By: Phil Seibel, Mankato Free Press
One underutilized tool that newspaper sales reps can use to their advantage is introducing their advertisers to 3rd party measurement tools such as Google Analytics. Used in conjunction with your standard reporting, robust reporting programs can introduce your advertiser, and you, to a whole new level of information.
Standard digital reporting has long been as simple as number of impressions, number of clicks and click through rate. Unfortunately, this tells a one sided story that only measures efficacy in one range. The truth of the matter is that the measure doesn’t match the tendencies of the audience.
For example, when online users are searching for information, watching videos or perusing social media, advertising tends to take a back seat to the purpose at hand. It doesn’t mean it’s not effective, it just means that unless you’re giving away free gold plated Ferraris it’s unlikely you will get the user to deviate from their current action at that time.
The good news is that studies have shown that when show the right message at the right times, audiences respond up to 70% of the time*, even if it’s not at the exact moment they see the advertising. They do this in a variety of methods, but primarily it’s through a branded search for the particular business sometime after they see the advertising.
This is where we see the failing of relying on a singular method of reporting- the impression is shown, but because the consumer does a branded search at a different time, no click can be reported, and your click through looks dismal.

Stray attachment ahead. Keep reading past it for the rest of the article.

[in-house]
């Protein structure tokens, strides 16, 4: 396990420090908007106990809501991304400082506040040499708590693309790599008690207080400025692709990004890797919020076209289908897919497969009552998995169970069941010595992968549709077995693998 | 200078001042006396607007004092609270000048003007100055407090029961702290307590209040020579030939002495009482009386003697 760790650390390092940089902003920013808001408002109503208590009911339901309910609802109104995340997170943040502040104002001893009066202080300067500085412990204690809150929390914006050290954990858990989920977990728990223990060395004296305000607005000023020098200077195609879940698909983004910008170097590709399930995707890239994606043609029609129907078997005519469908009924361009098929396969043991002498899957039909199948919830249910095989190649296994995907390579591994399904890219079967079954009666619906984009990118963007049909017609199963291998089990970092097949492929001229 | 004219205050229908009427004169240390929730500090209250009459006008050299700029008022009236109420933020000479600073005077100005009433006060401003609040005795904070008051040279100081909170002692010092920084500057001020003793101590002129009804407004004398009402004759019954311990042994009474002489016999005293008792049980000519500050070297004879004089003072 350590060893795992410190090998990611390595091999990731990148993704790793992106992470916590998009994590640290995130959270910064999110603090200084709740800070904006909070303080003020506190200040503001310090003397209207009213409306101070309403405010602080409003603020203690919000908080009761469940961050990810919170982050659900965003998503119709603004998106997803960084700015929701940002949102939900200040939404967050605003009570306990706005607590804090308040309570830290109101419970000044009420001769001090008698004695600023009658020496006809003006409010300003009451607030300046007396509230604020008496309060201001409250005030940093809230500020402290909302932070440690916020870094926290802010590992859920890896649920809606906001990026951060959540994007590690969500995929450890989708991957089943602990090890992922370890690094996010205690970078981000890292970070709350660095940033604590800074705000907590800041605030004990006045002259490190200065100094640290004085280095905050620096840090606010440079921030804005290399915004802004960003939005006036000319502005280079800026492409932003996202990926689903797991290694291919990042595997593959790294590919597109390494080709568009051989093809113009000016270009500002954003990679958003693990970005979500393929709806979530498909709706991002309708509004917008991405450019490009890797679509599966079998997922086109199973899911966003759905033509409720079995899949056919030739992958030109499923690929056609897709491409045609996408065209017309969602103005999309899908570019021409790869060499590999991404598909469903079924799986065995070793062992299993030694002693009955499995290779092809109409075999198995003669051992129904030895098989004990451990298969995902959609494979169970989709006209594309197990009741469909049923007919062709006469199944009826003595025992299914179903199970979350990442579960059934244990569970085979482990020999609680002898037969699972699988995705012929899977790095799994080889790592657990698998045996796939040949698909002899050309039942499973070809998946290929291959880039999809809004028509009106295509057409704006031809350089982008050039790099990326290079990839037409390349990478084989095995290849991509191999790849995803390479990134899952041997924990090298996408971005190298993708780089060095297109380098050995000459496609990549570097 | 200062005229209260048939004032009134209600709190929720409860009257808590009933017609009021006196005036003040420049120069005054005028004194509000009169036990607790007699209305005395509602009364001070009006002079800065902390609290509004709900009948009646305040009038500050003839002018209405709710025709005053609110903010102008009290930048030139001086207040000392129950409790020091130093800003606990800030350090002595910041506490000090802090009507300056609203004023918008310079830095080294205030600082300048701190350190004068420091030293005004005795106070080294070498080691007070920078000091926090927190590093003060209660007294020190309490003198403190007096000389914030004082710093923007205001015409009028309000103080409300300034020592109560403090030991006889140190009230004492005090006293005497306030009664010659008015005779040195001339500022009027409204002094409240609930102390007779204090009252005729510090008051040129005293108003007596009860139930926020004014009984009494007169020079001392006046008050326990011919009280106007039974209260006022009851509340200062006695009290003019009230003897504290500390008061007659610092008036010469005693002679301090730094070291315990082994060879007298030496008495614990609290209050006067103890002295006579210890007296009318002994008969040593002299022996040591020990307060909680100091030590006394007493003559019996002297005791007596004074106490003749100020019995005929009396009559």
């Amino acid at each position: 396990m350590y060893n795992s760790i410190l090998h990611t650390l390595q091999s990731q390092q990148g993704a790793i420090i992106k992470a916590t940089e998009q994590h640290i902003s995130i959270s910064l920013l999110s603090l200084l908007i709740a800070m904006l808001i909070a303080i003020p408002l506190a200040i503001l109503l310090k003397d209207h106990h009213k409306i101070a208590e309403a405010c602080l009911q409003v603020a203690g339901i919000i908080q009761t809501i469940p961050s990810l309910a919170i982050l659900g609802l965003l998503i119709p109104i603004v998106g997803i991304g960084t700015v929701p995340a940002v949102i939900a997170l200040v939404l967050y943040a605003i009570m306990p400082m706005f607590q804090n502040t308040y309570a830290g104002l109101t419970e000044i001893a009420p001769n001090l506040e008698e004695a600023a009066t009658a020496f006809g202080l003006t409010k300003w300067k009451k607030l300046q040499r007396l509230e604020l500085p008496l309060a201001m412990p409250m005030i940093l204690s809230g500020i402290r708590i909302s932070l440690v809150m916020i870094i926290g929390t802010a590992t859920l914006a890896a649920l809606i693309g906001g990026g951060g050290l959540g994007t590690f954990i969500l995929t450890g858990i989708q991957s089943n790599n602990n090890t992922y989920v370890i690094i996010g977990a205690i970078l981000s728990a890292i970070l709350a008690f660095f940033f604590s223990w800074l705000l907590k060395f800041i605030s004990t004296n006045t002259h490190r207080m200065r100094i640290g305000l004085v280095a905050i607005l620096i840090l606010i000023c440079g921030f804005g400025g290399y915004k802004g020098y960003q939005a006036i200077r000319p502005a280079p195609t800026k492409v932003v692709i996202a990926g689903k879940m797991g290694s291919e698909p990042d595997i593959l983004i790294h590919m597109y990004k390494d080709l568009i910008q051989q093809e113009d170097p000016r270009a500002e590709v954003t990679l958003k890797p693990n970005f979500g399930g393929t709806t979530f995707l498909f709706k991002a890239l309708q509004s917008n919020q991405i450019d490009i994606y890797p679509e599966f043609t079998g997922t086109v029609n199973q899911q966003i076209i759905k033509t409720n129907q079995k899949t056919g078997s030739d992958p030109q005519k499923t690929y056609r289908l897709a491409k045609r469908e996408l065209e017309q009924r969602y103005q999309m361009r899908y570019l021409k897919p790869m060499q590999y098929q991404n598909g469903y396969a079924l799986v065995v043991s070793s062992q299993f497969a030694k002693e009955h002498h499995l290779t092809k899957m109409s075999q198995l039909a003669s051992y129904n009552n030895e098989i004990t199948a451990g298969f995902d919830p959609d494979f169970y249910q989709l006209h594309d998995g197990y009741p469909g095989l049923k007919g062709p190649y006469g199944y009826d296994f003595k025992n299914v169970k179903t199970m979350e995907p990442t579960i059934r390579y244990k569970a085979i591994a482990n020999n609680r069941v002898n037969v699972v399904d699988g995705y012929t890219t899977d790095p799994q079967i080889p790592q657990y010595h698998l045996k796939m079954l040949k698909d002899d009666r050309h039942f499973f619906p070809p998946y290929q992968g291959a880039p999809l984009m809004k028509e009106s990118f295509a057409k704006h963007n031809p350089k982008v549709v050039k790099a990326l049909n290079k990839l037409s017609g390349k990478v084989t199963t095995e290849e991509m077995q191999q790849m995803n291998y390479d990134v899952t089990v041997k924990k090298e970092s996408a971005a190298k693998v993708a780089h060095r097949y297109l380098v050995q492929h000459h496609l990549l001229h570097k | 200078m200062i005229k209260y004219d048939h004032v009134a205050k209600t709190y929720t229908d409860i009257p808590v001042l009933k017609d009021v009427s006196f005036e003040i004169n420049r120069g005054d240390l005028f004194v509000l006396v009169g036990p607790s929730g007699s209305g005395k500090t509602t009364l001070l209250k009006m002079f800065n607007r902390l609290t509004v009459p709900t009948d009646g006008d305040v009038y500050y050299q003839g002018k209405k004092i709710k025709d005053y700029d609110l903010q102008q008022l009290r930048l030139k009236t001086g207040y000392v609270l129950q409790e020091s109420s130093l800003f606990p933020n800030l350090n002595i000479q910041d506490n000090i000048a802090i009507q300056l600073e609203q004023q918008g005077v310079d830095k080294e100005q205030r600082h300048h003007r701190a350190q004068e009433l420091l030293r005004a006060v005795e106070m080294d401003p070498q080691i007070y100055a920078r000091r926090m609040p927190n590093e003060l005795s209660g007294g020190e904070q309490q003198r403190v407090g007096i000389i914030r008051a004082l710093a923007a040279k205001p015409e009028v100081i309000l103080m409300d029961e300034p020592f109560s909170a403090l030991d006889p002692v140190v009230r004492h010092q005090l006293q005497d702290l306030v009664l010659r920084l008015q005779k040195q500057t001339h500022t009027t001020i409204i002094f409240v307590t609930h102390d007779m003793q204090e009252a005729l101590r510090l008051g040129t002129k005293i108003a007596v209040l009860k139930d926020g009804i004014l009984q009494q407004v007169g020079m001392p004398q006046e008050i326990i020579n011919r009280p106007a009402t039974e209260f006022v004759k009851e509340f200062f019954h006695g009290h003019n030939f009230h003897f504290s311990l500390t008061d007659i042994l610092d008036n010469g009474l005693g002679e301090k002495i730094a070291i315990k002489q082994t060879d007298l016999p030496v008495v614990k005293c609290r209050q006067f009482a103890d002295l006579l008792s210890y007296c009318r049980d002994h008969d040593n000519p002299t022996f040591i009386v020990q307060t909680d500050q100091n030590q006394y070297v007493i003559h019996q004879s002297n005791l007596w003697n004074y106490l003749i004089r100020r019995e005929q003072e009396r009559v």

However, when you track additional responses to your advertisers website via analytics you gain insight into where their incoming traffic originates, what words are used in searches that drive traffic to their site, and also data on bounce rate and time on site (engagement). These statistics tell the other side of the story and can be used side by side with your standard reporting to show correlations between campaign changes and traffic spikes, ad copy and engagement, and even help you pick up trends that can help you plan future campaigns.
The key to all of this is education for both you and the advertiser and knowing how you can read the data to glean different bits of information out of similar reports. You must be cautious that you don’t simply bend the data to fit your desired results, but experience with these types of analytics comparisons always prove useful whether it’s for adjusting a campaign or for showing results.
Thank you to Phil Seibel, Advertising Director, Mankato Free Press, for submitting this content. Check back monthly for new topics. Have a question you’d like answered or column idea? Email Dan Lind (firstname.lastname@example.org).